Stallion Spotlight offers stud farm representatives a chance to address breeders and answer questions as they plan their future matings.
In this edition, Michael Slezak, bloodstock adviser for Kaz Hill Farm, discusses Name Changer, a Grade 3-winning son of Uncle Mo whose first foals are weanlings of 2022.
Question: What makes Name Changer an attractive stallion for potential breeders?
Michael Slezak, Bloodstock Adviser, Kaz Hill Farm: Name Changer has the holy trinity of attributes that breeders want from a stallion: race record, physical, and pedigree. Name Changer is the only graded stakes-winning son of Uncle Mo standing in New York. He’s a big, athletic horse with great balance, and quite correct to boot. And, from a pedigree standpoint, Name Changer’s sire Uncle Mo just keeps on maintaining an unbelievable pace — with 82 lifetime stakes winners and counting — and his multiple stakes-winnning dam is from the immediate family of champion 3-year-old Afleet Alex and major stakes winners Seabhac, Unforgettable Max and Topic.
If I’ve got a mare that needs help from a stallion to improve a physical aspect for her foals, what can Name Changer best contribute to that equation?
Slezak: If you’ve got a mare who needs some size and scope, Name Changer can really help. Even his weanlings from our less imposing mares — including the notoriously diminutive multi-millionaire Megahertz — have plenty of substance to them.
What would a breeder looking to capture the magic of his sire Uncle Mo find familiar in Name Changer?
Slezak: Just like Uncle Mo, Name Changer was a romping debut winner as a 2-year-old going six furlongs on the dirt, and also had the class and stamina to carry his speed up to 1 1/8 miles, where he won the Grade 3 Monmouth Cup among his three lifetime stakes wins. Not only that, but when you see Name Changer in person, he’s very much cut from the same cloth as his breed-shaping sire. He’s got that Uncle Mo look about him, for sure.
Name Changer’s first foals arrived earlier this year. What is your impression of them so far?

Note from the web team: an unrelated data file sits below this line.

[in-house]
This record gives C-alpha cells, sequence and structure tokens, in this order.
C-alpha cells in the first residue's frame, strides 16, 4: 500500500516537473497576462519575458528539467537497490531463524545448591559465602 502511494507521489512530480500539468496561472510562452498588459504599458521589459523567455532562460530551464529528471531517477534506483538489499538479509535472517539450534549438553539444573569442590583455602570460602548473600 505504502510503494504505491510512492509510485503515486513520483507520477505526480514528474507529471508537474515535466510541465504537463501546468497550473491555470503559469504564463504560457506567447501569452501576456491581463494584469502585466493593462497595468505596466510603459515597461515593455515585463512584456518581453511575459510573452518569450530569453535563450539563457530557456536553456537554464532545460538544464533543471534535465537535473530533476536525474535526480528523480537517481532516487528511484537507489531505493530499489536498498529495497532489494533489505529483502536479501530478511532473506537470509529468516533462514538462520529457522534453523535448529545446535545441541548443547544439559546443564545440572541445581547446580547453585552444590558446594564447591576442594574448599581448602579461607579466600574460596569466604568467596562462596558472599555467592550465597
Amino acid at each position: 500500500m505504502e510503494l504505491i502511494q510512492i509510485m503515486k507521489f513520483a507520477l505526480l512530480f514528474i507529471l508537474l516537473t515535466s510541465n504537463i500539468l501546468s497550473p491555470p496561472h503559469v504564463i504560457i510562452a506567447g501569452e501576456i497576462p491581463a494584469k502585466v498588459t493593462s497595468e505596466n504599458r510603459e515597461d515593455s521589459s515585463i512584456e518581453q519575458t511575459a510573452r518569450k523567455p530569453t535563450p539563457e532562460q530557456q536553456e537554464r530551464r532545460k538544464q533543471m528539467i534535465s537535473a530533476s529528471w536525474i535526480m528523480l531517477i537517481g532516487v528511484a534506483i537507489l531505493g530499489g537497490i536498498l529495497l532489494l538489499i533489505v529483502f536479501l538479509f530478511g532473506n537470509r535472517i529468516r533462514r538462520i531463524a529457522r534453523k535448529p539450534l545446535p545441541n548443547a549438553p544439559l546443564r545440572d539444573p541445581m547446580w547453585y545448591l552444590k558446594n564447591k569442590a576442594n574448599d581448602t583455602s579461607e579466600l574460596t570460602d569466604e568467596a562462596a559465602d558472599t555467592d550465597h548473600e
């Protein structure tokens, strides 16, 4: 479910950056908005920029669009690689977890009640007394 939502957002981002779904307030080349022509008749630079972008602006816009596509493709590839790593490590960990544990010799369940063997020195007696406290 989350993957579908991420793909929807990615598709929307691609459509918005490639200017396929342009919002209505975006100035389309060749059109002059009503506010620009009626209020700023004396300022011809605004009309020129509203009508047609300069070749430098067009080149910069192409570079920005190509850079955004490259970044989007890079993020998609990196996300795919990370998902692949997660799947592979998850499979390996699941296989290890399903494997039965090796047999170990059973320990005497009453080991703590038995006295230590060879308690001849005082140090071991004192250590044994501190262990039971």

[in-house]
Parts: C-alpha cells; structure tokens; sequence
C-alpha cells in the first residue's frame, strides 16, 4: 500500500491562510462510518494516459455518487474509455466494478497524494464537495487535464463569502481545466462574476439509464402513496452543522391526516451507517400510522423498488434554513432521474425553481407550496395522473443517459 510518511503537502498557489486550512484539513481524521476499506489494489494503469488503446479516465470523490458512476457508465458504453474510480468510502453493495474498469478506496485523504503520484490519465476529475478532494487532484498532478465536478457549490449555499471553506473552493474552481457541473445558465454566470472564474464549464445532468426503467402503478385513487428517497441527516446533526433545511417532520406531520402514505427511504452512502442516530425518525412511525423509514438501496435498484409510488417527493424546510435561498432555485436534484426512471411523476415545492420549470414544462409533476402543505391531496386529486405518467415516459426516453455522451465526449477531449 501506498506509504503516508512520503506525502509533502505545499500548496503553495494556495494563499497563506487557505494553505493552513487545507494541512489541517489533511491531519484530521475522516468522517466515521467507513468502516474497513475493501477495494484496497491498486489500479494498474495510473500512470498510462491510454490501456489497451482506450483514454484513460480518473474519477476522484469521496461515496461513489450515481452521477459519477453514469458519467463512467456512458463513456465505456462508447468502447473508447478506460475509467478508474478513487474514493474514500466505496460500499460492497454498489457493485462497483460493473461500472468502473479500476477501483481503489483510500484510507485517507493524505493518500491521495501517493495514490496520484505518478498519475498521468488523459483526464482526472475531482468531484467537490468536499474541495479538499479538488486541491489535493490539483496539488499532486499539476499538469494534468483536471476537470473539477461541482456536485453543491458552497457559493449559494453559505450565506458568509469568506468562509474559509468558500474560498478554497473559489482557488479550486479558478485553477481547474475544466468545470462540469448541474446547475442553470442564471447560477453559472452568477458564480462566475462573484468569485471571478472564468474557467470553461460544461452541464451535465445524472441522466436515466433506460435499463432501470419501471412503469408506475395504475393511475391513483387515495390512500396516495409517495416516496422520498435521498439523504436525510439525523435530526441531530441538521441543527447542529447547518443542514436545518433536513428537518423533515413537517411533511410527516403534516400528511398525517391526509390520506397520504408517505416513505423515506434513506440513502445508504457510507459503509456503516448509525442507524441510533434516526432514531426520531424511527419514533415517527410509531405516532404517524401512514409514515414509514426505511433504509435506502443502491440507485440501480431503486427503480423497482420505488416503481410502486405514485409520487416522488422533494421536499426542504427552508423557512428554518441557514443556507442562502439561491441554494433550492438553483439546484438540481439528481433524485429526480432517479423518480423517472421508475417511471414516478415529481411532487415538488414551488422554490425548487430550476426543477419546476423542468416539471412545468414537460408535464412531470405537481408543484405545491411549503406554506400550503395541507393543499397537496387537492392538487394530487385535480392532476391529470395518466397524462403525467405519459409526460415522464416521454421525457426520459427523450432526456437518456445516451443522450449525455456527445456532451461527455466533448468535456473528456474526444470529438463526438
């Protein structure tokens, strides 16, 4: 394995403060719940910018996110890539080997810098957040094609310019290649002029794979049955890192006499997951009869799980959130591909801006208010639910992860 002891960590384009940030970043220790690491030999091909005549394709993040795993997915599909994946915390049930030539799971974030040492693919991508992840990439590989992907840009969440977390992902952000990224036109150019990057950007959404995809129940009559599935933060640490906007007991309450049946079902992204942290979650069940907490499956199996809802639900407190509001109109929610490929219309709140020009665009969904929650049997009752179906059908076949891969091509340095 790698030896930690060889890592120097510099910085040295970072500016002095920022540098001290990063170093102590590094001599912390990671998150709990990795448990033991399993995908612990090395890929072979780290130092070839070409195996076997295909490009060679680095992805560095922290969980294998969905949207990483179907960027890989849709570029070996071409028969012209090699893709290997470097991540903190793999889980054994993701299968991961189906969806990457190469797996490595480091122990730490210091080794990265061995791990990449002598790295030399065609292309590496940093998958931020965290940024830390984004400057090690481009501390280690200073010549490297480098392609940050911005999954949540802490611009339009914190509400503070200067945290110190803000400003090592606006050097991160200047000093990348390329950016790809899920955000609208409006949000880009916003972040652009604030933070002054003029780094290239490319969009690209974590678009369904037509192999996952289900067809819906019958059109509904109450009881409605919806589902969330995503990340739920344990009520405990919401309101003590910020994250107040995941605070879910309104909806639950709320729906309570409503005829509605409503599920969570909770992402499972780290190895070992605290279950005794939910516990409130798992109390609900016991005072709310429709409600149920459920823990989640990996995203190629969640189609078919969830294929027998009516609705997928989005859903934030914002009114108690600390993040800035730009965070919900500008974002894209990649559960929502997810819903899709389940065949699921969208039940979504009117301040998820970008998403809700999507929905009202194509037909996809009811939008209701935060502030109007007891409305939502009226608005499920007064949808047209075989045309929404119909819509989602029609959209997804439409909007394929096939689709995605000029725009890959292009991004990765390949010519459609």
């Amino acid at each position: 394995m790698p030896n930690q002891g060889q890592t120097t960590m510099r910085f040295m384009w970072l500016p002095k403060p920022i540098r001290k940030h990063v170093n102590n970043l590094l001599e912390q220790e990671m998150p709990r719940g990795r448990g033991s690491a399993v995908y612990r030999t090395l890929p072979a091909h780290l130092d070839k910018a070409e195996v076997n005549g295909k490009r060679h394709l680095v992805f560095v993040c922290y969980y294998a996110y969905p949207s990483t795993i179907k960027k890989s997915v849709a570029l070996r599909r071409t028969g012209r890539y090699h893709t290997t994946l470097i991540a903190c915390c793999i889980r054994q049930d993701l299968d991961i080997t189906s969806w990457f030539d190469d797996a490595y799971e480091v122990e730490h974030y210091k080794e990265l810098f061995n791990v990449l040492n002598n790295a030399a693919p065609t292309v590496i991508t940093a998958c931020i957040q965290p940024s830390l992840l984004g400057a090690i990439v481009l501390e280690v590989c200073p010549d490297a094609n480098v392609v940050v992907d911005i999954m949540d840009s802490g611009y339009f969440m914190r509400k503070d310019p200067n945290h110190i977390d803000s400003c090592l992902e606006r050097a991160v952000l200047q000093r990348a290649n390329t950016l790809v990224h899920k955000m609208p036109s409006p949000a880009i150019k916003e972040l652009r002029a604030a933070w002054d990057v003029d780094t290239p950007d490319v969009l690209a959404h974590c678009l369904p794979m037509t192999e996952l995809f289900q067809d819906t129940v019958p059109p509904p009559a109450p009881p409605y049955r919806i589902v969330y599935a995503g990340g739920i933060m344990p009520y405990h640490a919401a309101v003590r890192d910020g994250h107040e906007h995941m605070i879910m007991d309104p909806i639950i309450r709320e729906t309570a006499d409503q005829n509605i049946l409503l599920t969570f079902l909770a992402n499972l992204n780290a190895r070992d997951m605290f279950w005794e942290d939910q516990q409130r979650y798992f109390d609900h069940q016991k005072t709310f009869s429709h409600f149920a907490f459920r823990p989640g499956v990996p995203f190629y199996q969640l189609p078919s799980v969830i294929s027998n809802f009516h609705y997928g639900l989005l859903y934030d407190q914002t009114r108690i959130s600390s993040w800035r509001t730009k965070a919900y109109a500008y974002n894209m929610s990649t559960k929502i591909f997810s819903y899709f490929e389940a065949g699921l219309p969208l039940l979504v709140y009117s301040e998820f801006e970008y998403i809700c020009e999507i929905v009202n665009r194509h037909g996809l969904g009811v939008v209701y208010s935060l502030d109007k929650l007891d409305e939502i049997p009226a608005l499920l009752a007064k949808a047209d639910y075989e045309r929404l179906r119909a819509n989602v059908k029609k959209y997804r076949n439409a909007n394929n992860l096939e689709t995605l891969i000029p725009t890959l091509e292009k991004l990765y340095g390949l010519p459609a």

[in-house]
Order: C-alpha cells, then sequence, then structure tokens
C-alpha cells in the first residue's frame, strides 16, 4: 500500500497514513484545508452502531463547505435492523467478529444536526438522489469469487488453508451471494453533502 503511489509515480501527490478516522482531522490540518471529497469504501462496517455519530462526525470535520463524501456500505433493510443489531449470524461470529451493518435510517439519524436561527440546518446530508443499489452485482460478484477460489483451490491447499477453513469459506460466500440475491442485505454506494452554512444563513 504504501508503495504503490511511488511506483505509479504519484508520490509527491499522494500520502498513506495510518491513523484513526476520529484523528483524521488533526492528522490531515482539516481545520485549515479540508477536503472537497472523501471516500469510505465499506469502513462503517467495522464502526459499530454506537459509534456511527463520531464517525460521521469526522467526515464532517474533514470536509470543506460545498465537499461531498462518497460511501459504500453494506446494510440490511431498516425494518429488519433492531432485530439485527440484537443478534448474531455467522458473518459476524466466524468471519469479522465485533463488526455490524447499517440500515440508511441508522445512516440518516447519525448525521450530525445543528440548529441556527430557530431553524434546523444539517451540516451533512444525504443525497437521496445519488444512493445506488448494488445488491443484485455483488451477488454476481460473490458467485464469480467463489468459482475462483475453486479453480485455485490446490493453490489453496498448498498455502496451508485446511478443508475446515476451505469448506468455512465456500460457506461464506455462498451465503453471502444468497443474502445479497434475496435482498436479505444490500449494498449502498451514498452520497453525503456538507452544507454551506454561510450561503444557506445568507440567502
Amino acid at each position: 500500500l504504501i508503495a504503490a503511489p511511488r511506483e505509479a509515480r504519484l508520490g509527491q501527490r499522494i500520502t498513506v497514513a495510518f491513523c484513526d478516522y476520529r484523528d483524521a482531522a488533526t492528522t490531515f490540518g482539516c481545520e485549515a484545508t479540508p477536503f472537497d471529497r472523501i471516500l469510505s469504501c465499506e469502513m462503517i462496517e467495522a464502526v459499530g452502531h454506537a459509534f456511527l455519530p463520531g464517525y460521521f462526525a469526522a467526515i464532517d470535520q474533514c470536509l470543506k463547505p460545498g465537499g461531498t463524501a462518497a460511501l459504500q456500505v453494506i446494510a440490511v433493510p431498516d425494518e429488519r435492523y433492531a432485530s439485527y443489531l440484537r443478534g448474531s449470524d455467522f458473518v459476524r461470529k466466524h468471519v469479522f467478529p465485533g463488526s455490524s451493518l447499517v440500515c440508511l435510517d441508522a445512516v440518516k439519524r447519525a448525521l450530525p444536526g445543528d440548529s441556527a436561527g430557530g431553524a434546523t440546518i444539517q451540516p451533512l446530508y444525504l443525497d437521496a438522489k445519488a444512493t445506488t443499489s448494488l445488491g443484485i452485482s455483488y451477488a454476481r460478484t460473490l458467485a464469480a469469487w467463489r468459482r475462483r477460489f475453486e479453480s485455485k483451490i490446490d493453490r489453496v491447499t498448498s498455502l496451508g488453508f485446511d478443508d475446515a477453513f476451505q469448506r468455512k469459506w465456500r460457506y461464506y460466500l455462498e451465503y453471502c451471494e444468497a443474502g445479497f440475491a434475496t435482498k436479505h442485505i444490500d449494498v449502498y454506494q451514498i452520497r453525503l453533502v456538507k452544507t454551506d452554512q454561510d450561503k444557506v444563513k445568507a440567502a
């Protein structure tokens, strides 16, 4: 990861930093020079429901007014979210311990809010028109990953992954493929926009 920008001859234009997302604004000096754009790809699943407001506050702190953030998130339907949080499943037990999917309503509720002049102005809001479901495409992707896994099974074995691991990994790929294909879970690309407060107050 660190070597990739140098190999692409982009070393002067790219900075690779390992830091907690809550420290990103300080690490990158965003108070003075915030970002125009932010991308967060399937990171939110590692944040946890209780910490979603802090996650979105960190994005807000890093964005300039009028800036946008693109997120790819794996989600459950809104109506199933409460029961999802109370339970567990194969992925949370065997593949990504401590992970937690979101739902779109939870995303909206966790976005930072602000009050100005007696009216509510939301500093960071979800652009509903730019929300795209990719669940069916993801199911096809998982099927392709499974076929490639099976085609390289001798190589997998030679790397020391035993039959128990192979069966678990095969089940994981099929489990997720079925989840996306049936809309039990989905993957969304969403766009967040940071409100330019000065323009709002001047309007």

Slezak: Name Changer is stamping his progeny in a major way. His first foals are uniformly leggy with good bone and great shoulders, and they’re all very correct.
What do you think makes Name Changer a good fit for the New York program?
Slezak: Name Changer raced exclusively on dirt, but both his sire Uncle Mo and his broodmare sire Northern Afleet get you runners that will go short or long, show precocity and durability, and excel on any surface — dirt, turf, synthetic. Heck, they’d probably throw it down over broken glass.
Name Changer ran consistently well from ages two to seven. How do you think this helps a horse’s chances at stud?
Slezak: Not every New York-bred is going to be a slam dunk at the sales or turn out to be a graded stakes horse, but a lot of breeders in this state — from the big, commercial farms to the backyard breeders — know that New York State Breeders’ Awards can really help pay some bills. Knowing that Name Changer wasn’t just fast and classy, but also sound enough to be competitive in stakes company in his sixth year on the racetrack, can give breeders and buyers some confidence that his progeny won’t be fragile flashes in the pan. Durability can mean profitability — especially when maiden specials are still running for a $70,000 pot at Aqueduct in February, y’know?
If you had to show breeders one race to explain to them what Name Changer is all about, which one would you choose, and why?
Slezak: Obviously, Name Changer was a graded winner at Monmouth and a listed stakes winner in New York, but his win in the Richard W. Small Stakes at Laurel Park was a crackerjack. He was a 3-year-old facing elders at nine furlongs, including future Grade 1 winner Discreet Lover and graded winners Ami’s Holiday, Tommy Macho and Irish Strait. Name Changer showed good speed to get position, flashed a wicked turn of foot to take command at the top of the stretch, and drove home over a loaded field of 11 horses, every single one of whom would eventually go on to be, at a minimum, a stakes winner or graded stakes-placed.
What is something about Name Changer that you think goes overlooked?
Slezak: There’s no such thing as a sure thing in the stallion game, but I really think it instills confidence when you see a horse who comes out firing and wins first time out on the dirt. Into Mischief did it. Curlin did it. Uncle Mo did it. Tapit did it. Gun Runner did it. And so did Name Changer.
What makes Name Changer a value in his price bracket?
Slezak: When folks send a mare to Name Changer, they can do it knowing Kaz Hill is betting big on this horse, too. We’ve booked some world-class mares to him in his first two seasons: Grade 1 winners Megahertz and Spun Sugar, stakes winners My Dinah and Behrnik’s Bank, and stakes producers Pola Golden R.N., Behrnik, Beach, etc. You’re not going to find a lot of stallions in the $2,500 bracket with that kind of support. And lest anyone forget, another talented, good-looking son of Uncle Mo named Laoban took the New York market by storm a few years back, and Name Changer actually has more stakes wins and higher lifetime earnings than that guy had.
What else should breeders know about Name Changer before picking up the phone?
Slezak: We’re heading into the challenging years three and four, and we really want to maintain solid book sizes for Name Changer. If you’ve got a mare with credentials, don’t hesitate to call us — we’ll get creative and make it work.